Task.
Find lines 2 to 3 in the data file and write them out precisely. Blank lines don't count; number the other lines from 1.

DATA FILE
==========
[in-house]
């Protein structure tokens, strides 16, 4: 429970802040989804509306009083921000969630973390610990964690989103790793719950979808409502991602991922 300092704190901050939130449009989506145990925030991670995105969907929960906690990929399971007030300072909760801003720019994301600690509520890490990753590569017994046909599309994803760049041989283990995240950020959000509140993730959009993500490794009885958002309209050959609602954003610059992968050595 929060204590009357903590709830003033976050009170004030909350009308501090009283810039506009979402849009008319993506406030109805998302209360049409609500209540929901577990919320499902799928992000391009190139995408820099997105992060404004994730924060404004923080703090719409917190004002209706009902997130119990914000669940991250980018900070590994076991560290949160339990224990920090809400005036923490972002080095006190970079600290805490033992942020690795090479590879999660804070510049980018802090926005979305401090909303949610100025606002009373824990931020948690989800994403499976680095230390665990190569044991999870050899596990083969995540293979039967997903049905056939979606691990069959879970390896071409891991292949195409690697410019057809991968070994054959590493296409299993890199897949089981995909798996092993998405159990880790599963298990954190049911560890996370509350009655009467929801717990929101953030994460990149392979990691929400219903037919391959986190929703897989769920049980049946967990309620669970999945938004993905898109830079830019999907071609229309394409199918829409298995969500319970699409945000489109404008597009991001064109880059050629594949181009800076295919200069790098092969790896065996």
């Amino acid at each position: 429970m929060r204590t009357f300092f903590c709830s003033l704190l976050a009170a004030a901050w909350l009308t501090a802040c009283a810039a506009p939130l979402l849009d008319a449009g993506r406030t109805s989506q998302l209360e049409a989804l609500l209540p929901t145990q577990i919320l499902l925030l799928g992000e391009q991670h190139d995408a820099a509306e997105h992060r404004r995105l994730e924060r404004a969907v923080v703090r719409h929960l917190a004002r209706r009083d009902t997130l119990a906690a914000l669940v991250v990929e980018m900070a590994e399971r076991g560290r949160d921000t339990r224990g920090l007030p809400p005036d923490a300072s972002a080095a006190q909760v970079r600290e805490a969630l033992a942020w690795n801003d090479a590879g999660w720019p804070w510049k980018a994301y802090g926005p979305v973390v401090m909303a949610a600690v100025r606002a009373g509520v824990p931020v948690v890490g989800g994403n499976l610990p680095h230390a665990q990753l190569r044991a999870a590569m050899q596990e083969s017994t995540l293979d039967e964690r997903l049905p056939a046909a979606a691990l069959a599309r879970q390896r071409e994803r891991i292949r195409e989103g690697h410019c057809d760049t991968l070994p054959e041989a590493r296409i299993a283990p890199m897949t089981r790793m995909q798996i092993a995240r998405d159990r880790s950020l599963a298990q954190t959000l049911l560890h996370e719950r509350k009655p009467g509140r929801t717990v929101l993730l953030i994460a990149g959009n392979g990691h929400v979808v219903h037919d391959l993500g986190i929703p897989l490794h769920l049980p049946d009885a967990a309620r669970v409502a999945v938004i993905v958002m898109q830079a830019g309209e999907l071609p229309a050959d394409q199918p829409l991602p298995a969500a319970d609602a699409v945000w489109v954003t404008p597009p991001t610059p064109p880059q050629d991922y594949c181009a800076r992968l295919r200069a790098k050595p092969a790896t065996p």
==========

């Protein structure tokens, strides 16, 4: 429970802040989804509306009083921000969630973390610990964690989103790793719950979808409502991602991922 300092704190901050939130449009989506145990925030991670995105969907929960906690990929399971007030300072909760801003720019994301600690509520890490990753590569017994046909599309994803760049041989283990995240950020959000509140993730959009993500490794009885958002309209050959609602954003610059992968050595 929060204590009357903590709830003033976050009170004030909350009308501090009283810039506009979402849009008319993506406030109805998302209360049409609500209540929901577990919320499902799928992000391009190139995408820099997105992060404004994730924060404004923080703090719409917190004002209706009902997130119990914000669940991250980018900070590994076991560290949160339990224990920090809400005036923490972002080095006190970079600290805490033992942020690795090479590879999660804070510049980018802090926005979305401090909303949610100025606002009373824990931020948690989800994403499976680095230390665990190569044991999870050899596990083969995540293979039967997903049905056939979606691990069959879970390896071409891991292949195409690697410019057809991968070994054959590493296409299993890199897949089981995909798996092993998405159990880790599963298990954190049911560890996370509350009655009467929801717990929101953030994460990149392979990691929400219903037919391959986190929703897989769920049980049946967990309620669970999945938004993905898109830079830019999907071609229309394409199918829409298995969500319970699409945000489109404008597009991001064109880059050629594949181009800076295919200069790098092969790896065996």
């Amino acid at each position: 429970m929060r204590t009357f300092f903590c709830s003033l704190l976050a009170a004030a901050w909350l009308t501090a802040c009283a810039a506009p939130l979402l849009d008319a449009g993506r406030t109805s989506q998302l209360e049409a989804l609500l209540p929901t145990q577990i919320l499902l925030l799928g992000e391009q991670h190139d995408a820099a509306e997105h992060r404004r995105l994730e924060r404004a969907v923080v703090r719409h929960l917190a004002r209706r009083d009902t997130l119990a906690a914000l669940v991250v990929e980018m900070a590994e399971r076991g560290r949160d921000t339990r224990g920090l007030p809400p005036d923490a300072s972002a080095a006190q909760v970079r600290e805490a969630l033992a942020w690795n801003d090479a590879g999660w720019p804070w510049k980018a994301y802090g926005p979305v973390v401090m909303a949610a600690v100025r606002a009373g509520v824990p931020v948690v890490g989800g994403n499976l610990p680095h230390a665990q990753l190569r044991a999870a590569m050899q596990e083969s017994t995540l293979d039967e964690r997903l049905p056939a046909a979606a691990l069959a599309r879970q390896r071409e994803r891991i292949r195409e989103g690697h410019c057809d760049t991968l070994p054959e041989a590493r296409i299993a283990p890199m897949t089981r790793m995909q798996i092993a995240r998405d159990r880790s950020l599963a298990q954190t959000l049911l560890h996370e719950r509350k009655p009467g509140r929801t717990v929101l993730l953030i994460a990149g959009n392979g990691h929400v979808v219903h037919d391959l993500g986190i929703p897989l490794h769920l049980p049946d009885a967990a309620r669970v409502a999945v938004i993905v958002m898109q830079a830019g309209e999907l071609p229309a050959d394409q199918p829409l991602p298995a969500a319970d609602a699409v945000w489109v954003t404008p597009p991001t610059p064109p880059q050629d991922y594949c181009a800076r992968l295919r200069a790098k050595p092969a790896t065996p």